Displaying 1 - 25 of 2,065
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July 14 & 15 1942 Captain John J. Cooney & Captain Frank J. Fox attended the Bomb Reconnaissance School held at the State Trade School of Bridgeport, Conn.
Drill Tower struck by lightning, at about 1:25pm. Southwest corner near roof splintered. Repaired July 30, 1946
In the early days of bucket brigade, the subject of pay to volunteers apparently was laid to rest. "…the town voted expressly 'not' to reimburse those inhabitants who had turned out to sop fires in the winter of 1707."
In 1844 "with $24.71 as a grand total (in the Borough treasury), the Burgesses set about to see what a fire engine would cost, and what amount of taxable property was in the Borough."
Aware of the danger of fire in the growing village and anxious to reduce the high cost of insurance coverage, a mutual fire insurance company was formed by John Davenport, Jr., David Maltbie, Samuel Jarvis, George Mills and John William Holly. The constitution of the Stamford Mutual Insurance Co., dated February 20, 1797, limited it to houses valued at $500 or more. Policies were to be activated when 30 subscribers signed. It is not know if the company actually got going.
The first reference in Borough records* relating to firemen in Stamford is dated August 11, 1844, when at a meeting of the freemen it was "resolved that the borough will purchase two fire engines with hoes (sic), hooks, ladders, etc. as the necessity of the Borough may require." To pay for the engine, a tax of 10 mills on the dollar was levied and James B. Scofield was paid ten dollars for collecting it. [Only one engine was purchased at the time.] *Note: The words "first reference" and "Borough records" in this valuable 1892 sourcebook may have led historians to ignore the earlier Town records.
Civil Authority and Selectmen of Stamford to meet on July 4, 1829, to nominate and appoint a fire company to work a fire engine… 'AND NO MEMBER OF SAID COMPANY SHALL BE EXEMPTED FROM THE PERFORMANCE OF MILITARY DUTY UNTIL AN ENGINE SHALL BE PROCURED FOR THEIR USE." [Apparently, the town did not yet have a fire engine. Similar restrictions are also in Resolves for other Connecticut fire companies.]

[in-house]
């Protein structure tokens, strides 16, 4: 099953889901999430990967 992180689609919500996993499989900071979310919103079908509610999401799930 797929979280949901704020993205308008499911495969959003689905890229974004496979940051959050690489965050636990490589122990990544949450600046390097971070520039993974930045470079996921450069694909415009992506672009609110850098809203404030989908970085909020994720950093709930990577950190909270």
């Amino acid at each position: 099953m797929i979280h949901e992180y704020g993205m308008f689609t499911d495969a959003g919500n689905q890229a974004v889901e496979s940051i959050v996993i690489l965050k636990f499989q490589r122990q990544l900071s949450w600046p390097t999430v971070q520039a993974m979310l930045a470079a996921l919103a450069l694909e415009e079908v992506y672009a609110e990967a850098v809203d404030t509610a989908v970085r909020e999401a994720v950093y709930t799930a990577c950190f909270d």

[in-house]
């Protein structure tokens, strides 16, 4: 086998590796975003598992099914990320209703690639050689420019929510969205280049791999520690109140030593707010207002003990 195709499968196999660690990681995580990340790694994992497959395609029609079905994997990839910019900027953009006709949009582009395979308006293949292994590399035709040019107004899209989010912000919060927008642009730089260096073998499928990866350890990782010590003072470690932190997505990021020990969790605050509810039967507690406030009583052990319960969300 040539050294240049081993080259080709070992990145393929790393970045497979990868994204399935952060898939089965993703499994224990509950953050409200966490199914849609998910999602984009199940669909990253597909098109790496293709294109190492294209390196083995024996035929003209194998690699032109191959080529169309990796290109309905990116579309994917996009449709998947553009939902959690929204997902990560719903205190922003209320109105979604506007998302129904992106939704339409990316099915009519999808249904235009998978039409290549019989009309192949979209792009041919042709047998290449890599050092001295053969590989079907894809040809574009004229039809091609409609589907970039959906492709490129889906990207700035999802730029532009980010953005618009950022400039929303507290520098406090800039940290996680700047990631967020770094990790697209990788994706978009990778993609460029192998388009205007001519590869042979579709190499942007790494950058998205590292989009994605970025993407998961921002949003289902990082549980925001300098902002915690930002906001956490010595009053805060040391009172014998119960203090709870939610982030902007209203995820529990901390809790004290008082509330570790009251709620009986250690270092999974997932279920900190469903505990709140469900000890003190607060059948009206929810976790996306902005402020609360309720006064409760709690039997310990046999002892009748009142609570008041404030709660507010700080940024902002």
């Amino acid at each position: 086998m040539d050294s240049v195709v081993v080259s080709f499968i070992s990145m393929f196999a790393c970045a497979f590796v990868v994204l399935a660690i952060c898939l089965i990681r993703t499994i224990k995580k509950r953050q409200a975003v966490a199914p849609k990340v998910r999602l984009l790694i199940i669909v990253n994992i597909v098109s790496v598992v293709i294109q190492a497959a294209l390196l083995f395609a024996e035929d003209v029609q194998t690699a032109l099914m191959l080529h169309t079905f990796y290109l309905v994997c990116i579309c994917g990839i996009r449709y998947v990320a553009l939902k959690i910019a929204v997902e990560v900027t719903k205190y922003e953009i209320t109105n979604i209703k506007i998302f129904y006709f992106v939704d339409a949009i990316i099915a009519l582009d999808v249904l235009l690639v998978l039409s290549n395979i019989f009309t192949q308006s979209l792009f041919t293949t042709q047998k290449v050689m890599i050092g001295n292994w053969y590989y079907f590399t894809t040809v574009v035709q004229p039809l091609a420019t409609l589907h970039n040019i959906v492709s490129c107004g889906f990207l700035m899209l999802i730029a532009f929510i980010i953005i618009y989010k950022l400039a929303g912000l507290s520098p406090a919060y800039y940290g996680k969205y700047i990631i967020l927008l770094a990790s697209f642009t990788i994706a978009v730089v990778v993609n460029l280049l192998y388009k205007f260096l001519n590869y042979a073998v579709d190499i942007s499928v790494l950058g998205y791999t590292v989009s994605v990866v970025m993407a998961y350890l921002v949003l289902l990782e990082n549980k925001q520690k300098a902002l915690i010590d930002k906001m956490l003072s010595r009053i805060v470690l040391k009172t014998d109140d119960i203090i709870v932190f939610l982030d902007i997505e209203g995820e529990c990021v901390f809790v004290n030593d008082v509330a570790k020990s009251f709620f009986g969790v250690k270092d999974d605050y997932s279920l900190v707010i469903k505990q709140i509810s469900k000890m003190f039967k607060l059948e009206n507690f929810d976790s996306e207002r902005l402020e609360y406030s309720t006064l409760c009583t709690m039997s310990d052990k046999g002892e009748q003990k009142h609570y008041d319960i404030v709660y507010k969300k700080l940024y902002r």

In December, 1844, "Rippowam Fire Engine Company No. 1" having been formed with Sands Seely as foreman, the new engine was placed in its charge. The cost of this machine was $500, and the committee - James B. Scofield, Edwin Bishop and Enos B. Waterbury -- also purchased 197 ft. of hose for $118.20. According to H. H. Easterbrook*, a fire historian, this engine was a "goose-neck" model, hand-drawn, hand-pumped. The new fire company soon petitioned the State for a Charter which was granted in the 1845 Session.
On July 4, 1829, The Minutes of the Civil Authority and Select Men of Stamford, Daniel Lockwood, Chm. And Charles Hawley, Clerk, record that 16 men were appointed members of and "constituted the Stamford Fire Engine Company."
CHARTER, RIPPOWAM FIRE CO., JUNE 1845: "Upon a petition of Sands Seely, Lorenzo Meeker and others praying for a fire company in the borough of Stamford: "Resolved, That Sands Seely, Lorenzo Meeker, James H. Minor and such other persons residing in the borough of Stamford as shall associate with them, not exceeding thirty in the whole, be and they are hereby constituted a corporation and fire company, by the name of "THE RIPPOWAM FIRE COMPANY; which company shall have power to appoint the necessary officers...etc."
At the annual Town meeting, the Select Men authorized to erect a town house at a cost of nor more than $1,000.00. It was to be built on Main St. (Connecticut Turnpike Road) where Isaac Quintard had his hay scales. This was in the triangle of Atlantic Square south of Main St. The town house faced North on Main. The modest building was to be enclosed before April 1, 1830.
"In 1845 an engine house was erected in the rear of the Town Hall, which stood on Atlantic Square, and this became Rippowam's headquarters."